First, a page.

St Mary’s Moorings: News of Developments

The long-running saga of St Mary’s moorings could well be reaching its end.

 

The long-running saga of St Mary’s moorings could well be reaching its end. The PCC has been in negotiation with various groups of people – Wandsworth Borough Council, the Port of London Authority, the Environment Agency and the owners of three of the four barges currently moored here – and have reached a point where a clear plan is in place. To that end, the Church Council has voted to build the new moorings itself in the coming year, with a view to running them ourselves through a reputable moorings management company.

So what has actually changed? Chiefly, relationships. Through no-one’s particular fault, a deficit of trust and cooperation had developed. The passing of time had made it appear increasingly difficult for people to think they could work together. That has decisively changed.

First, the London Borough of Wandsworth (who manage the churchyard on behalf of the PCC) has accepted its responsibility to repair the river wall and has offered us a sum of money by way of contribution. We hope to partner closely with them.

Second, the Port of London Authority are working cooperatively with us to deal with the most difficult issue – the one trespassing barge blocking development. We and they have come to an understanding about how this can be handled and we have agreed to take firm and decisive steps to play our part, which will enable them to do play theirs.

Thirdly, the barge owners feel included in the conversation. Much could be said about the past – and in every difficult situation like this there are different accounts of that past – but now we are all looking to the future and there is a sense of teamwork.

So what will now happen? The plan is for us to sell a long licence to one barge owner which will bring in significant up-front capital to part-fund the project. Put alongside the money offered by Wandsworth, the PCC has created a workable and relatively low-risk business plan (through the professional skill of Philip Krinks and John Hughes) which will enable us to finance the building of the new moorings through the sale (or re-mortgaging) of one of our two properties. The Finance Team will recommend an approach shortly. We will then have four moorings on which to permit the mooring of vessels on annual licences, which we anticipate will give us the return of our investment within 4-6 years and then a steady and increasing annual income thereafter for at least 30 years. We intent to appoint a professional project manager to oversee the project and to work with the Council’s Design Department to finalise the design and seek tenders. The moorings will be residential only, thus ending the long history of sub-letting that has contributed to the historic difficulties. Our churchyard and its moorings will become a more attractive place, with pretty barges and the possibility of genuine community developing.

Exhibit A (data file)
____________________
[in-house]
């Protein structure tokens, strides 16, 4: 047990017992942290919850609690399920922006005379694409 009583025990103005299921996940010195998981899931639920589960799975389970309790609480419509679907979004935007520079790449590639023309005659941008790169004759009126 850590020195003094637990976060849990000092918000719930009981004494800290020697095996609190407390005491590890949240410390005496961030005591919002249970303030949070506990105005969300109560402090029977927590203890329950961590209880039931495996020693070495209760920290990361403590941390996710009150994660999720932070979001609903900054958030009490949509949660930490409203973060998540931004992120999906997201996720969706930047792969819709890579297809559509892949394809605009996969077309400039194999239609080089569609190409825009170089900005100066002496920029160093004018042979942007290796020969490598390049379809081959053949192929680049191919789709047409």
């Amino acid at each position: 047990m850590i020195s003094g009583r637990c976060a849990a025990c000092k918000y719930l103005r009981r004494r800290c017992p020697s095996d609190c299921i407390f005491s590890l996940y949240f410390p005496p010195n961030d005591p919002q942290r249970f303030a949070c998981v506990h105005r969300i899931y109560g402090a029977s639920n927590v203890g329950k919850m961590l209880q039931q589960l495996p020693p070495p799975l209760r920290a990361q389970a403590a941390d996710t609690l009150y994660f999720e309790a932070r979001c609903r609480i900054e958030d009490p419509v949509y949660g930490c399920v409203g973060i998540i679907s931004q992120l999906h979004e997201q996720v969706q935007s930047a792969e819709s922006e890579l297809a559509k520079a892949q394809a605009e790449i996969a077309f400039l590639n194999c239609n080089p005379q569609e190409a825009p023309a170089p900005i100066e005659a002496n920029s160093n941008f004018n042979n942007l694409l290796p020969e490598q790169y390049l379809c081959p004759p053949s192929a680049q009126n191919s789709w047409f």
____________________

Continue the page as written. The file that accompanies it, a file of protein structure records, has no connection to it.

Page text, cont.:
Of course, there’s a lot of hurdles to cross yet. But we feel quietly confident that the time has come to make this work and we shall be doing our utmost to make it happen. Some of you will naturally say “I expect it when I see it.” We hope to bring your expectation a reality.

 

Simon Butler on behalf of St Mary’s Church Council